Trump’s Law Firm and Russia
It has gotten to the point where it is incredibly hard to know when one is reading satire and one is reading fact. So, when I saw a tweet last night that claimed Trump’s law firm won an award as “Russia Law Firm of the Year” I thought, surely that can’t be true.
And yet, it is. From the firm’s (Morgan Lewis) own web site last year: Chambers & Partners Names Morgan Lewis as Russia Law Firm of the Year:
Morgan Lewis’s Moscow office provides full-service business representation for clients, including advice on corporate and finance matters; mergers and acquisitions; transactional finance; litigation and international arbitration; energy and natural resources projects; real estate property transactions; labor and employment issues; immigration; and a wide range of regulatory matters. The Moscow team includes seasoned lawyers and specialists with experience throughout the region, including in Kazakhstan (working with Morgan Lewis colleagues in Almaty and Astana) and other countries of the former Soviet Union, including in the Central Asia and Caspian regions.
See ABC News: Donald Trump’s tax law firm has ‘deep’ ties to Russia
This is the firm Trump relied on this week to claim that he had no significant ties to Russia (via the NYT): Trump Lawyers Say He Had No Russian Income or Debt, With Some Exceptions:
President Trump’s lawyers say his income tax returns do not show income from Russian sources or debt owed to Russians, with the exception of $95 million paid by a Russian billionaire for a Trump-owned estate in Florida and $12.2 million in payments in connection with holding the Miss Universe pageant in Moscow in 2013.
The statements are contained in a letter from two lawyers, Sheri A. Dillon and William F. Nelson, to Mr. Trump, which the White House released Friday. The president cited the letter in an interview with Lester Holt of NBC News, amid a political firestorm over his firing of the F.B.I. director, James B. Comey, as proof that there were no hidden financial ties between Mr. Trump and Russia.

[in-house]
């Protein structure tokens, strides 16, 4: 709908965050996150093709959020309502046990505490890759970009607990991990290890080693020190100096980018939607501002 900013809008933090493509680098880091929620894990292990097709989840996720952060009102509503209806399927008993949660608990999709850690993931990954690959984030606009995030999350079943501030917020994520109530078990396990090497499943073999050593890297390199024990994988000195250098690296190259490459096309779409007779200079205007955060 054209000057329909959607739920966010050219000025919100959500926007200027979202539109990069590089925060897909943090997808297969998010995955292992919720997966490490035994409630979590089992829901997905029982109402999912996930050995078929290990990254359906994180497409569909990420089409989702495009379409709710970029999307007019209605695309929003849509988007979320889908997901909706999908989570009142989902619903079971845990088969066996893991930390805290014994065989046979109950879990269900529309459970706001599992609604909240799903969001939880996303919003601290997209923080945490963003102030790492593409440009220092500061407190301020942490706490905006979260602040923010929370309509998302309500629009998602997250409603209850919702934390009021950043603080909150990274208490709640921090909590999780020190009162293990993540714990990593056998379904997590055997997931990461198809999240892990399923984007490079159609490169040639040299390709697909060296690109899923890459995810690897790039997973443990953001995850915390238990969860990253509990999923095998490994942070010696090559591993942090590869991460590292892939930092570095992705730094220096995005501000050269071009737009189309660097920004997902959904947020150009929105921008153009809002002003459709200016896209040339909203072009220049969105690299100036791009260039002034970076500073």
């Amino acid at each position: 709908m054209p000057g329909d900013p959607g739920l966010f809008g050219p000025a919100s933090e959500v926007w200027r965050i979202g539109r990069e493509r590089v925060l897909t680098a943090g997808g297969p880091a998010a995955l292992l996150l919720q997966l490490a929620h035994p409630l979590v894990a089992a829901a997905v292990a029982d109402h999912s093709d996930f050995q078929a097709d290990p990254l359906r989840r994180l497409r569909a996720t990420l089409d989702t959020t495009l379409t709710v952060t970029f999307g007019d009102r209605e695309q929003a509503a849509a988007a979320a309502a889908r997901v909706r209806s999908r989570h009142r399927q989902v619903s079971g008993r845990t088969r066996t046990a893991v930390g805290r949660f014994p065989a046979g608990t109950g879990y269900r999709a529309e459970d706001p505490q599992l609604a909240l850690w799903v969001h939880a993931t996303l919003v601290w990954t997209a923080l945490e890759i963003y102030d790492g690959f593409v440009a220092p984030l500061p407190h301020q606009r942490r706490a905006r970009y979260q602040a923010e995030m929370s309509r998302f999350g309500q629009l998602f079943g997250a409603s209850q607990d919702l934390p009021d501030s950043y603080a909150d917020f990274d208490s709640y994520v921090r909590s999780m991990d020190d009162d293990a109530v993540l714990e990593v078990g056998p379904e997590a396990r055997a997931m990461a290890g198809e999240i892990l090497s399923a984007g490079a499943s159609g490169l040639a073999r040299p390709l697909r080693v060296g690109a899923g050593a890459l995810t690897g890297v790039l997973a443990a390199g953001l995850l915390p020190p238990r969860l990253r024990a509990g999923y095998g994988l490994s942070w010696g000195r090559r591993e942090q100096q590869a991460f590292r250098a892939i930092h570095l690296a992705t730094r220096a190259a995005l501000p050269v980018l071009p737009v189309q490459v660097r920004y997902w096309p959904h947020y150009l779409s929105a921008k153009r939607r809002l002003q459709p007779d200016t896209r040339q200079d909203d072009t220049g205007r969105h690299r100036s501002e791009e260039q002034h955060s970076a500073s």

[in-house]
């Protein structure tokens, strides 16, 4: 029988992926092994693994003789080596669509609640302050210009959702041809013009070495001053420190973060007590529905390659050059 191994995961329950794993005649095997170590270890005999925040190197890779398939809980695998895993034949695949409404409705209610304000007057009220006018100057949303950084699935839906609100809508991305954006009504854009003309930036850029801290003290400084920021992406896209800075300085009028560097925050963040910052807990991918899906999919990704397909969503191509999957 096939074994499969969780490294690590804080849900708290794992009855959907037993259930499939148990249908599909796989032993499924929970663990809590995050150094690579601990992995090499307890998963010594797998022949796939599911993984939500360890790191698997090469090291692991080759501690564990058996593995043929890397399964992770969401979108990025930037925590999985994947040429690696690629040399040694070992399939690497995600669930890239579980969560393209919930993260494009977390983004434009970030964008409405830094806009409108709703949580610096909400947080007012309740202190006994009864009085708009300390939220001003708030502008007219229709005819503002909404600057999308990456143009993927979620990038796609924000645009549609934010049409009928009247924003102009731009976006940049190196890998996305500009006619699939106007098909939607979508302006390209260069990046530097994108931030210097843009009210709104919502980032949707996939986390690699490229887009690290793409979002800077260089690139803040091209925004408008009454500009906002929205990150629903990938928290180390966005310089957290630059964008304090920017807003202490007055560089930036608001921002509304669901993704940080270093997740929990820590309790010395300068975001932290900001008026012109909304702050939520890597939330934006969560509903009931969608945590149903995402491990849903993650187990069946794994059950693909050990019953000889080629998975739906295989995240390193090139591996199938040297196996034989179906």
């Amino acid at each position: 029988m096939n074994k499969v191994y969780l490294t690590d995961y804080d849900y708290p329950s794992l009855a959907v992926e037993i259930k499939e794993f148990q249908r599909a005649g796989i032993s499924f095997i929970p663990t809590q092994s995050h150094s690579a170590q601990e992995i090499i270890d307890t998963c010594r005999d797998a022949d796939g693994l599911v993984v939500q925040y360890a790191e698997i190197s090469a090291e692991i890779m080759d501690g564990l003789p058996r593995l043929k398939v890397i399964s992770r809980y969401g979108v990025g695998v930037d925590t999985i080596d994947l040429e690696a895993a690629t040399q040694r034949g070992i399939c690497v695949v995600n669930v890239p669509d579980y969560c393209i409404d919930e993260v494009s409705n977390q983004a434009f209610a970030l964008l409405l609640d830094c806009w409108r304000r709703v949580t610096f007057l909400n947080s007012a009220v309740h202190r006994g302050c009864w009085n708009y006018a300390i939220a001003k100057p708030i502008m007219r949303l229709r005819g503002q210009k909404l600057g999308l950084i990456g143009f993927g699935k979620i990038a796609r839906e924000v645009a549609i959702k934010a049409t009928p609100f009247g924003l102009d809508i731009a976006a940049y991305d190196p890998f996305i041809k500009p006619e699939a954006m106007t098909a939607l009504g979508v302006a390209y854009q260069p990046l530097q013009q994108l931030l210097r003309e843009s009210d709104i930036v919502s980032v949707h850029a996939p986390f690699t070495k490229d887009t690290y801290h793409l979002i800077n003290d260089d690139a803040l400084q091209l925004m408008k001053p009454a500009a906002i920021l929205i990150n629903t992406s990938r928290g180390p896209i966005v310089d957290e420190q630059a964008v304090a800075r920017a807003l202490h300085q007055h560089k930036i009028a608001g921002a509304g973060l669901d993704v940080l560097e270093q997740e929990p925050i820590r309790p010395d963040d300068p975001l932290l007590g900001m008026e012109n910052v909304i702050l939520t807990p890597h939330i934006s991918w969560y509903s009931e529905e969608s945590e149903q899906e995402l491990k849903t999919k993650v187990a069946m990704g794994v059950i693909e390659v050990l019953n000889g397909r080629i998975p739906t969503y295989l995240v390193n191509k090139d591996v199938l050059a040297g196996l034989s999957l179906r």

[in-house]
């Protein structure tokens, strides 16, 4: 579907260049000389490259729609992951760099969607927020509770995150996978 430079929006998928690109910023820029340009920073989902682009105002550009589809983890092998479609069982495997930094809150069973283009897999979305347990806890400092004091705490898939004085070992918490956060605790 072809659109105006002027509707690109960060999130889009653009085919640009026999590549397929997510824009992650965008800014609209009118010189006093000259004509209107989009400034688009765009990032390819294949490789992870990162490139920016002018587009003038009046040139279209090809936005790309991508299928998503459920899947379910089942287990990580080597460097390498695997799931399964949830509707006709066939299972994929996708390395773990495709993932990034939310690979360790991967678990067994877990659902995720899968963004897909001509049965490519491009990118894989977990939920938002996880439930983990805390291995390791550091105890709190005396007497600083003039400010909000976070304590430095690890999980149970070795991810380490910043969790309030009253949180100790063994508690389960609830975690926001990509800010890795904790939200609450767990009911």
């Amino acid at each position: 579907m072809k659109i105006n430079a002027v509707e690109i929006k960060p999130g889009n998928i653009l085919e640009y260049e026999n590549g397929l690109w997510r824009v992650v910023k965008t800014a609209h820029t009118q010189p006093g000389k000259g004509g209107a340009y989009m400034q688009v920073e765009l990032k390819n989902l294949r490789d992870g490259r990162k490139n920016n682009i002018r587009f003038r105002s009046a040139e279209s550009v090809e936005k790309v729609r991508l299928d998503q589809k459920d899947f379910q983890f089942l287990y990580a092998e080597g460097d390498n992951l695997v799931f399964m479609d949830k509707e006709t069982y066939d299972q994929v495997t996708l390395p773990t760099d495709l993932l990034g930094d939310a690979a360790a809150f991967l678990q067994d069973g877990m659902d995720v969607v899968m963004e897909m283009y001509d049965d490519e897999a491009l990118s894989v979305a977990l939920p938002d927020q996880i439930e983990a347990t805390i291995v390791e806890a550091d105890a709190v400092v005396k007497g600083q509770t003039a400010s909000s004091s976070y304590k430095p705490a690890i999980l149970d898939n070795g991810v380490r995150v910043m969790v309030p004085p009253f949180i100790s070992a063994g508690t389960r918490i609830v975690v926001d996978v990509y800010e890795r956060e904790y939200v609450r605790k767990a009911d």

The lawyers noted that their statement covers only the period dating back a decade, after their firm, Morgan Lewis & Bockius, began representing Mr. Trump and the Trump Organization. It leaves other questions unanswered, including whether Mr. Trump or his firms received Russian income or loans from entities registered elsewhere or whether he derived income from Russian-linked partnerships that file their own returns.
“This is an artfully written letter, covering a limited time period,” said David Cay Johnston, an expert on taxes and a former New York Times reporter who has written extensively about Mr. Trump. “Much of what we need to know about Trump and Russian money — and that includes money from Kazakhstan, Turkey and other places where Russian oligarchs operate — involves transactions prior to 10 years ago.”
Some tax-law experts questioned key parts of the letter, including how the lawyers defined “Russian” sources and lenders. Major companies in Russia frequently use subsidiaries in other jurisdictions, like Cyprus, the Netherlands or the British Virgin Islands, to conduct overseas business. Moreover, it was unclear what the lawyers meant by asserting that the tax returns did not “reflect” any income from Russian sources.
The letter also restricts itself to income on Mr. Trump’s returns, with no exploration of underlying transactions of other entities that file their own returns, such as partnerships.
Now, I fully understand that the fact the firm in question has ties to Russia proves nothing, but it is incredible that everywhere we turn there are ties between Trump associates and Russia at the same tie Mr. Trump himself claims that there are no ties.
Speaking of those ties, I would recommend this editorial, which provides a good list: The Trump-Russia Nexus.